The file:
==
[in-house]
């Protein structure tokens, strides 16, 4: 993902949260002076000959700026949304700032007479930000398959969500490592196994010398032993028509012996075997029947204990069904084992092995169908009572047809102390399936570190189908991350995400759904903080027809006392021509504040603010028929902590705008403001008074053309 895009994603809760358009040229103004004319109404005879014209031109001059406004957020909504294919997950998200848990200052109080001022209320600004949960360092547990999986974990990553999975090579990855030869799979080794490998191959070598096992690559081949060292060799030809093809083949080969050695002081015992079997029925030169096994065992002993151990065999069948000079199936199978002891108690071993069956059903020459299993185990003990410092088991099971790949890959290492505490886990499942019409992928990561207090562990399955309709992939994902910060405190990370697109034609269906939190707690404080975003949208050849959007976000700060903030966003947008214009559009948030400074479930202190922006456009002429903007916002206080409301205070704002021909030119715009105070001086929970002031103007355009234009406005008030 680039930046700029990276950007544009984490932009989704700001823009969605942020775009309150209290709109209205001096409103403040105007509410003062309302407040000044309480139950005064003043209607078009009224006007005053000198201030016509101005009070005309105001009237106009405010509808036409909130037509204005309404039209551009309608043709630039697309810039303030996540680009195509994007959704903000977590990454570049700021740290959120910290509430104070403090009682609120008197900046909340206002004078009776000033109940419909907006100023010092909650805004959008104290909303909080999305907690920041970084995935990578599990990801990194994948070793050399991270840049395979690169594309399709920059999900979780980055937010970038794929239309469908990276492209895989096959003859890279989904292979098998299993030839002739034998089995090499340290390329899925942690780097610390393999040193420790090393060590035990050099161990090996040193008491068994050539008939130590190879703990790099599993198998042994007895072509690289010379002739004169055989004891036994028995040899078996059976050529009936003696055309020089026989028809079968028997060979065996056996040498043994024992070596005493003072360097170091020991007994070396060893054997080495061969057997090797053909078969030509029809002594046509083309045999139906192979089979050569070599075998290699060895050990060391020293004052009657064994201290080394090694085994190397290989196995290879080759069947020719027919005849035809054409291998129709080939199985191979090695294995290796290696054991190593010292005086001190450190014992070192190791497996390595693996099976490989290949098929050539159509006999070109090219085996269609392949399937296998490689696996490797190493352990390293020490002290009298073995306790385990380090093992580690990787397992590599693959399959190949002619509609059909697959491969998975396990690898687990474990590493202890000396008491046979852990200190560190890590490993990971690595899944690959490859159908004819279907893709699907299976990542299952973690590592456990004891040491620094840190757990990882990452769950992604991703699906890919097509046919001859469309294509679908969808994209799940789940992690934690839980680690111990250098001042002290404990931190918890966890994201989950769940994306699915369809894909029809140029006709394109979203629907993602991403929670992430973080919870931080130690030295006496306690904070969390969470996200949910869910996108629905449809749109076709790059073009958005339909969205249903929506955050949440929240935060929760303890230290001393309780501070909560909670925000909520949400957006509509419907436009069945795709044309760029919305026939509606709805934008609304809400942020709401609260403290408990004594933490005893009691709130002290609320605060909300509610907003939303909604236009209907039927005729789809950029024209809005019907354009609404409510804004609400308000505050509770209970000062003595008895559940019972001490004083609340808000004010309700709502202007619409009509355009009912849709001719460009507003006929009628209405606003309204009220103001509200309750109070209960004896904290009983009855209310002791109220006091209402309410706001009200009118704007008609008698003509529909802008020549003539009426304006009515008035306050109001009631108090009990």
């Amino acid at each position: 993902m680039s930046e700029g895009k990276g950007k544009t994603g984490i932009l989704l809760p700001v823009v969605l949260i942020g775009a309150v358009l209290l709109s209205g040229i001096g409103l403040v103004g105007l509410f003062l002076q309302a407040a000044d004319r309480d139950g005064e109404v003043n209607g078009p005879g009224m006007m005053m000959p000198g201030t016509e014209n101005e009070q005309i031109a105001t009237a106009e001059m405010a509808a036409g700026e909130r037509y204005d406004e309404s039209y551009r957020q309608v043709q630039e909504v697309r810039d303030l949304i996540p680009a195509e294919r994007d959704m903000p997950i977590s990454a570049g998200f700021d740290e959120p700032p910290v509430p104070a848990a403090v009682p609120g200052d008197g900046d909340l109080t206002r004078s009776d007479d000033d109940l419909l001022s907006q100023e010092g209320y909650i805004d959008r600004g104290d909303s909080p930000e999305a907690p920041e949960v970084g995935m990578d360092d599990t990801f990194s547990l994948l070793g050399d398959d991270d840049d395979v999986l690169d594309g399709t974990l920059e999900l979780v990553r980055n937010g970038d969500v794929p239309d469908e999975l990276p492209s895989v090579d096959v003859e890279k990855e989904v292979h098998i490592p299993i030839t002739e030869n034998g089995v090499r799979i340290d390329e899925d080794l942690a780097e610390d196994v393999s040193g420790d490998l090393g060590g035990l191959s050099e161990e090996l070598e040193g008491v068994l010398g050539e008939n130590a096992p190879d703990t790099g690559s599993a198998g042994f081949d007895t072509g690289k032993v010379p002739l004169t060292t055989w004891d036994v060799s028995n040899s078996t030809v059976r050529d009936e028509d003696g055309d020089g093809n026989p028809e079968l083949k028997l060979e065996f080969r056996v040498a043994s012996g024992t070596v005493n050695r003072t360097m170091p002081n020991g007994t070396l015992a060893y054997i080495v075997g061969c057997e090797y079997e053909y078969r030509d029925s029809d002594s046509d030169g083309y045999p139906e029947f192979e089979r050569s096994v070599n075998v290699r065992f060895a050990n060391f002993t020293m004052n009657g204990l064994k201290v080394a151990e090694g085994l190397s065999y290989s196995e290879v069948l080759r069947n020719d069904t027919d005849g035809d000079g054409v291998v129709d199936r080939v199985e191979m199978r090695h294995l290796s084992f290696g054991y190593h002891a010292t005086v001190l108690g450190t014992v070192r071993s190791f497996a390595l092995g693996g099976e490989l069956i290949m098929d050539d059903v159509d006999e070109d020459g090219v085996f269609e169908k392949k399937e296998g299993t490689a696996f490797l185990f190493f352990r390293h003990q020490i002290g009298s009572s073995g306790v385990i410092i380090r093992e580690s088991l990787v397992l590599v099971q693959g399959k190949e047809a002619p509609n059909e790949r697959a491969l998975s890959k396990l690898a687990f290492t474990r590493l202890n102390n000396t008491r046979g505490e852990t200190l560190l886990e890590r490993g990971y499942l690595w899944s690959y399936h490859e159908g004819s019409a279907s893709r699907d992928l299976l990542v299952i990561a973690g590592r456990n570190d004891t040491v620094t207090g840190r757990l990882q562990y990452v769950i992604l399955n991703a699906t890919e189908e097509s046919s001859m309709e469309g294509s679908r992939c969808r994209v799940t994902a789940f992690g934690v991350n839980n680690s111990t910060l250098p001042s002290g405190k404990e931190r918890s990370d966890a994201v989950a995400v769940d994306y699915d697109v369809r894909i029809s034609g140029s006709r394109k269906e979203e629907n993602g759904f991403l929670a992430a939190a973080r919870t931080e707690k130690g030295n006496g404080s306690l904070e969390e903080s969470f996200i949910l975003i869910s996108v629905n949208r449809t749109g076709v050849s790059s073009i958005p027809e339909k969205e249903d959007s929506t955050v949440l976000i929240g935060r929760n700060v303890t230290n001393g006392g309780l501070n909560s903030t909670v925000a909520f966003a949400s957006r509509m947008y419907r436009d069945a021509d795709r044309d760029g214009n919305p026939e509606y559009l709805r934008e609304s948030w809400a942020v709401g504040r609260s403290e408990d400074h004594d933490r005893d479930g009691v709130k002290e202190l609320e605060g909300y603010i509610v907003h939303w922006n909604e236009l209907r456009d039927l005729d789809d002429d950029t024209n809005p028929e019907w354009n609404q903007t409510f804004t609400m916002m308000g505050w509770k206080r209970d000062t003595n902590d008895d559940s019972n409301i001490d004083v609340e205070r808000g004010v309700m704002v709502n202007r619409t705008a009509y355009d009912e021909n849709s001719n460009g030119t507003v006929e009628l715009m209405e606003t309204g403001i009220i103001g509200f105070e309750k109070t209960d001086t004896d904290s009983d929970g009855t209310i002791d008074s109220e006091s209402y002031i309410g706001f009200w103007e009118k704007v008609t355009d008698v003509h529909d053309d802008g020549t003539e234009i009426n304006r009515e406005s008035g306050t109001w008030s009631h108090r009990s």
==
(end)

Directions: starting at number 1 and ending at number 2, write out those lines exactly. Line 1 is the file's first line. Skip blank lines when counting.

[in-house]
């Protein structure tokens, strides 16, 4: 993902949260002076000959700026949304700032007479930000398959969500490592196994010398032993028509012996075997029947204990069904084992092995169908009572047809102390399936570190189908991350995400759904903080027809006392021509504040603010028929902590705008403001008074053309 895009994603809760358009040229103004004319109404005879014209031109001059406004957020909504294919997950998200848990200052109080001022209320600004949960360092547990999986974990990553999975090579990855030869799979080794490998191959070598096992690559081949060292060799030809093809083949080969050695002081015992079997029925030169096994065992002993151990065999069948000079199936199978002891108690071993069956059903020459299993185990003990410092088991099971790949890959290492505490886990499942019409992928990561207090562990399955309709992939994902910060405190990370697109034609269906939190707690404080975003949208050849959007976000700060903030966003947008214009559009948030400074479930202190922006456009002429903007916002206080409301205070704002021909030119715009105070001086929970002031103007355009234009406005008030 680039930046700029990276950007544009984490932009989704700001823009969605942020775009309150209290709109209205001096409103403040105007509410003062309302407040000044309480139950005064003043209607078009009224006007005053000198201030016509101005009070005309105001009237106009405010509808036409909130037509204005309404039209551009309608043709630039697309810039303030996540680009195509994007959704903000977590990454570049700021740290959120910290509430104070403090009682609120008197900046909340206002004078009776000033109940419909907006100023010092909650805004959008104290909303909080999305907690920041970084995935990578599990990801990194994948070793050399991270840049395979690169594309399709920059999900979780980055937010970038794929239309469908990276492209895989096959003859890279989904292979098998299993030839002739034998089995090499340290390329899925942690780097610390393999040193420790090393060590035990050099161990090996040193008491068994050539008939130590190879703990790099599993198998042994007895072509690289010379002739004169055989004891036994028995040899078996059976050529009936003696055309020089026989028809079968028997060979065996056996040498043994024992070596005493003072360097170091020991007994070396060893054997080495061969057997090797053909078969030509029809002594046509083309045999139906192979089979050569070599075998290699060895050990060391020293004052009657064994201290080394090694085994190397290989196995290879080759069947020719027919005849035809054409291998129709080939199985191979090695294995290796290696054991190593010292005086001190450190014992070192190791497996390595693996099976490989290949098929050539159509006999070109090219085996269609392949399937296998490689696996490797190493352990390293020490002290009298073995306790385990380090093992580690990787397992590599693959399959190949002619509609059909697959491969998975396990690898687990474990590493202890000396008491046979852990200190560190890590490993990971690595899944690959490859159908004819279907893709699907299976990542299952973690590592456990004891040491620094840190757990990882990452769950992604991703699906890919097509046919001859469309294509679908969808994209799940789940992690934690839980680690111990250098001042002290404990931190918890966890994201989950769940994306699915369809894909029809140029006709394109979203629907993602991403929670992430973080919870931080130690030295006496306690904070969390969470996200949910869910996108629905449809749109076709790059073009958005339909969205249903929506955050949440929240935060929760303890230290001393309780501070909560909670925000909520949400957006509509419907436009069945795709044309760029919305026939509606709805934008609304809400942020709401609260403290408990004594933490005893009691709130002290609320605060909300509610907003939303909604236009209907039927005729789809950029024209809005019907354009609404409510804004609400308000505050509770209970000062003595008895559940019972001490004083609340808000004010309700709502202007619409009509355009009912849709001719460009507003006929009628209405606003309204009220103001509200309750109070209960004896904290009983009855209310002791109220006091209402309410706001009200009118704007008609008698003509529909802008020549003539009426304006009515008035306050109001009631108090009990």